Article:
Mr POLLARD - I know that certain clauses provide for voluntary enlistment. The Minister for Labour and National Service (Mr. Holt) has just come into the chamber, and he does not know what I have been saying. The combining of voluntary enlistment with universal training will produce a piebald army. Serving in the same camp we shall have volunteers and men who have been called up under this scheme - through the Tattersall's barrel or birthday hazard idea. A battalion could include two companies of universal trainees and two companies of conscripts; and separate altogether from them could be men who run the gauntlet of a deferment application to the court. The men could be subdivided into separate compartments as a result of this measure. Because of the development of nuclear, atomic and other weapons, the Government requires a smaller force than the Labour Government was required to find. That confronts the Government with a situation which did not confront us. In the circumstances, the Government should have given some consideration to the matter, and its final decision should have fallen on the side of trying a voluntary enlistment system.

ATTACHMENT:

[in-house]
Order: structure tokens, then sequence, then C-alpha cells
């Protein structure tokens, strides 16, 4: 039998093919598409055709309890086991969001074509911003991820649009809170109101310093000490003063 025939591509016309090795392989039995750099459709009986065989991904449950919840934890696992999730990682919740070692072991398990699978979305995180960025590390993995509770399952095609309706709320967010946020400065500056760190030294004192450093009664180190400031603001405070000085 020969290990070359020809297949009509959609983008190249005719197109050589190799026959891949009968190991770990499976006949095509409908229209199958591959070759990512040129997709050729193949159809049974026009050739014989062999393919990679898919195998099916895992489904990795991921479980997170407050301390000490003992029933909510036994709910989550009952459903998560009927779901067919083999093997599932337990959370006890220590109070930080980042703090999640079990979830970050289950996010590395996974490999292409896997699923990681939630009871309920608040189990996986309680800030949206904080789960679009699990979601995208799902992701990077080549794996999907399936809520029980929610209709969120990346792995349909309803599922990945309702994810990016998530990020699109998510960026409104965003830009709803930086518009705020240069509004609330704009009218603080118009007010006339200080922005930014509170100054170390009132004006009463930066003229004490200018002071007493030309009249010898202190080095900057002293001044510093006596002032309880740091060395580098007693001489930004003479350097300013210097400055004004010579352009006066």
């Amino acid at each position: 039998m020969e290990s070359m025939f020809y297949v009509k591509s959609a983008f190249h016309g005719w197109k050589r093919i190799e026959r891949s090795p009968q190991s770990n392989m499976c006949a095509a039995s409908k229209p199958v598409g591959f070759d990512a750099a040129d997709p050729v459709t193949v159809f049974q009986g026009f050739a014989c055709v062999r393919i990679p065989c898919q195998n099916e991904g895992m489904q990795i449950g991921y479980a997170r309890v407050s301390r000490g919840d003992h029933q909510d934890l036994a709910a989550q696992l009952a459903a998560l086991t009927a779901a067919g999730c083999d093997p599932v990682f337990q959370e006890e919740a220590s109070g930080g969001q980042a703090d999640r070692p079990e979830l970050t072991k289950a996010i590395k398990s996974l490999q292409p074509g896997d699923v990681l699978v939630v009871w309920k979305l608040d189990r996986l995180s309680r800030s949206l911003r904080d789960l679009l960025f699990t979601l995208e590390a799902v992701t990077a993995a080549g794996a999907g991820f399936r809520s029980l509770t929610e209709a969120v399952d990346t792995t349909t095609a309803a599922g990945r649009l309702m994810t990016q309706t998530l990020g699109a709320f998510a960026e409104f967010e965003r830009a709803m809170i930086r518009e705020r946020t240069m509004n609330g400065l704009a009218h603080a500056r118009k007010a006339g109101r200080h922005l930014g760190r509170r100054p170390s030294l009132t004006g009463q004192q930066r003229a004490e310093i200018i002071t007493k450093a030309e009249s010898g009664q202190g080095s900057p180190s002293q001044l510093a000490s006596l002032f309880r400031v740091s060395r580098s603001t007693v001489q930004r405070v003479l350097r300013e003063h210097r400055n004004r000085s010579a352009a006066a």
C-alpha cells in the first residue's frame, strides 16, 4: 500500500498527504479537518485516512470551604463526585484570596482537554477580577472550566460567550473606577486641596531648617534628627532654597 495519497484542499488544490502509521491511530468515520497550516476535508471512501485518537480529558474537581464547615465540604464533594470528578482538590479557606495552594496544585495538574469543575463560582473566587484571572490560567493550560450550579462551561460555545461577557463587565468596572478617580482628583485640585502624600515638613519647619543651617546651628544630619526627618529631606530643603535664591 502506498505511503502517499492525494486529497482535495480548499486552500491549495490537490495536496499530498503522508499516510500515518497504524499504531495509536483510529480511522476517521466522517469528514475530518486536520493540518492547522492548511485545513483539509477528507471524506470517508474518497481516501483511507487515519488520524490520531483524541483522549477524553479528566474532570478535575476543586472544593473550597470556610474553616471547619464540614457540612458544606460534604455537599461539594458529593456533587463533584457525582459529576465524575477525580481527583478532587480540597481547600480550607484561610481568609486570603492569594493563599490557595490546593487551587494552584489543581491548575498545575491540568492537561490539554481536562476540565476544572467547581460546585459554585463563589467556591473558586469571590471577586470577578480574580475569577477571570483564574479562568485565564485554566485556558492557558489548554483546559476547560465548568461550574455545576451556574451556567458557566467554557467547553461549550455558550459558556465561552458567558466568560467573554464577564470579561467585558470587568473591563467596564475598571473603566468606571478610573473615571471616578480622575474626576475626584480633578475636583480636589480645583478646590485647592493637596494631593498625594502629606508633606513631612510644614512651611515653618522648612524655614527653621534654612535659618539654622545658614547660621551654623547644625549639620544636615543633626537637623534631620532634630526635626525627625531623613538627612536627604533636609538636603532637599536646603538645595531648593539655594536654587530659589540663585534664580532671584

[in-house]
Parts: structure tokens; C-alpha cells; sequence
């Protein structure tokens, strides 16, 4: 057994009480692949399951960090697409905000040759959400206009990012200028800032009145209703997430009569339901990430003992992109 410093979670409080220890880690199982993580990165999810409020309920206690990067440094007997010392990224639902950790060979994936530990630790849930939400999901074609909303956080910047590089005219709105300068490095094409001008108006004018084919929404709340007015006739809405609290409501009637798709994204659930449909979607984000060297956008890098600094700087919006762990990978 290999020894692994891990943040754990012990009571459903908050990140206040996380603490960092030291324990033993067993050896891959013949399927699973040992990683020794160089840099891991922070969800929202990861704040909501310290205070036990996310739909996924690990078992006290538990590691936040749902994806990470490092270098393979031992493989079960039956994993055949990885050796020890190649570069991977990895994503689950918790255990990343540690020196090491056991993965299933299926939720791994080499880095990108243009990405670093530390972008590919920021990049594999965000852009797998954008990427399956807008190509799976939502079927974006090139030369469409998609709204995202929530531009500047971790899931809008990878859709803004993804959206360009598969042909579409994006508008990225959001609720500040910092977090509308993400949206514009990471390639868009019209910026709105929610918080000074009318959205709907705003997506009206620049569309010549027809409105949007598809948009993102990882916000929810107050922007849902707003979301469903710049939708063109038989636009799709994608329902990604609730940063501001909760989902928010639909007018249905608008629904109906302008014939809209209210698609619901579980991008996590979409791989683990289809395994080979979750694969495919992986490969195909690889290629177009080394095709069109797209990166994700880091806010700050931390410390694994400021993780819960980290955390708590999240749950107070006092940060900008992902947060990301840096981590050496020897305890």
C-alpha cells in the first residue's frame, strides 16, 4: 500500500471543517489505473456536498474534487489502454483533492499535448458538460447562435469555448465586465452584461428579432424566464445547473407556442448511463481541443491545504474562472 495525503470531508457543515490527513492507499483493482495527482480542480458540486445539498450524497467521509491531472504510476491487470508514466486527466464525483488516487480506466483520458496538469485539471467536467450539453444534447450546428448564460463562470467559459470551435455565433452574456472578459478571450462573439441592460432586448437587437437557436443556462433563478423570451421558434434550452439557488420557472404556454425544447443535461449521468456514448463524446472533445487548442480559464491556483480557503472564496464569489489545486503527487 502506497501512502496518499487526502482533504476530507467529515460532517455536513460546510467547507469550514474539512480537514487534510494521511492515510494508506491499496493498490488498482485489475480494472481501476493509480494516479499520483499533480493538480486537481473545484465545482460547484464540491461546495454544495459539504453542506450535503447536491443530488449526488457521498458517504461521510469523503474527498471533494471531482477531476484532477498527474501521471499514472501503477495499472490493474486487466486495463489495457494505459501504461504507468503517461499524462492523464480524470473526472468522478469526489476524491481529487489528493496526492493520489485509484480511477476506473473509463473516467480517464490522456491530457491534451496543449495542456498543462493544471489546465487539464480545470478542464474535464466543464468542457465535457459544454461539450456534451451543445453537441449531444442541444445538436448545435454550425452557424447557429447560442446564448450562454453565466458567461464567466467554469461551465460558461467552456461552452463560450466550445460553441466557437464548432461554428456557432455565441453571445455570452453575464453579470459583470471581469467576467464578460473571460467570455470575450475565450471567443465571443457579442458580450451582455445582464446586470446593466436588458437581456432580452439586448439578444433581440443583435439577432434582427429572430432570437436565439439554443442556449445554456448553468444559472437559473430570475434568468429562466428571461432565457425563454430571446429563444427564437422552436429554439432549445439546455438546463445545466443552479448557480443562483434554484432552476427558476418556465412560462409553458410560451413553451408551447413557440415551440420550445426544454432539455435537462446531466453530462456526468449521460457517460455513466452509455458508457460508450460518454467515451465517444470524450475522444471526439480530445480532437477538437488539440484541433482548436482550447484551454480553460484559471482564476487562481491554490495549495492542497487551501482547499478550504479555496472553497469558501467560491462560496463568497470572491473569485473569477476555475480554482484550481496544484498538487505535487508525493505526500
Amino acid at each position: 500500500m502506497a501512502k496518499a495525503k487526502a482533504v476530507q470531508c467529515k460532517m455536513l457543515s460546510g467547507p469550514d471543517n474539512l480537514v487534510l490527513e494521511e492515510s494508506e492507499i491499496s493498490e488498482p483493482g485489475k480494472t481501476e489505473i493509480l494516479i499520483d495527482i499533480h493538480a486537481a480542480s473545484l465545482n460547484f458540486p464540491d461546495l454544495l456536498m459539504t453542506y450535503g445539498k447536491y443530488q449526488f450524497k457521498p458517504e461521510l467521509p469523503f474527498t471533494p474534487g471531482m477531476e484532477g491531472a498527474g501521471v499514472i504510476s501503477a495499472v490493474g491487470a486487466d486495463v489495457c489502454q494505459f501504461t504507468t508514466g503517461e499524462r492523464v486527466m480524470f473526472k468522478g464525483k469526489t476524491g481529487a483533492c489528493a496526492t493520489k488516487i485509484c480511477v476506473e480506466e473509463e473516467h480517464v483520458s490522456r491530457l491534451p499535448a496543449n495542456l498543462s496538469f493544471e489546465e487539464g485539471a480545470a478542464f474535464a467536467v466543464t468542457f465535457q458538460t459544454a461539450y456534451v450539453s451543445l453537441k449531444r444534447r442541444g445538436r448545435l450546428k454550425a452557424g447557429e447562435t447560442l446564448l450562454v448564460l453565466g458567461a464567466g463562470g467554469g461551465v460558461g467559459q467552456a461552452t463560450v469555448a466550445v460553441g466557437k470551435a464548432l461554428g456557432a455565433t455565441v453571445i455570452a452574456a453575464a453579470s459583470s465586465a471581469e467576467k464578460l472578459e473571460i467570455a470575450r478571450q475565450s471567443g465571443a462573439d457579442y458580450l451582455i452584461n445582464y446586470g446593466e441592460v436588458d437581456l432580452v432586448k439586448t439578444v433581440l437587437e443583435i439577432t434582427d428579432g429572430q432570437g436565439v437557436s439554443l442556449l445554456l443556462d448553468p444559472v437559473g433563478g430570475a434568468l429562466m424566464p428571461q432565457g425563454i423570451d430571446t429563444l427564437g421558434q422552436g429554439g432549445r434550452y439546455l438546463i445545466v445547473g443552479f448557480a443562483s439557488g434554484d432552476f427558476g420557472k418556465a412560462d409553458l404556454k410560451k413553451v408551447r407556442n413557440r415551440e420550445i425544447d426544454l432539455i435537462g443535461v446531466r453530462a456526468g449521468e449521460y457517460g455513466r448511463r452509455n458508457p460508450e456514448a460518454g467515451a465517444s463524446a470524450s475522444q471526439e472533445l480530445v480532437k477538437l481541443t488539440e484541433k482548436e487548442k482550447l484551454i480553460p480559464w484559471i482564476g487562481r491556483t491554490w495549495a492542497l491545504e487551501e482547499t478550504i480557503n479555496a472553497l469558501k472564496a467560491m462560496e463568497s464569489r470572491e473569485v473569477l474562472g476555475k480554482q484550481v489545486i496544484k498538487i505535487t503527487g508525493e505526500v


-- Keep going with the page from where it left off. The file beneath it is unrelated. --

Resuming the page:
Mr Cramer - You are only trying to destroy the whole scheme.


Mr POLLARD - And you have been trying to ram this scheme willy-nilly down the throats of the people. The Minister will not succeed, because the people will not stand for a system which puts a thousand men in a camp as volunteers and another thousand men in a camp as universal trainees or as conscripts. Such an arrangement will not work satisfactorily for the Army authorities; they will not appreciate it, either. If constructive thought had been given to this matter or if the psychological and other factors such as the question of deferments and the question of volunteering had been considered, the problem of two sections in the armed forces could not possibly have arisen. In the circumstances, I am completely opposed to the amendment; and I am, of course, opposed to the bill as a whole.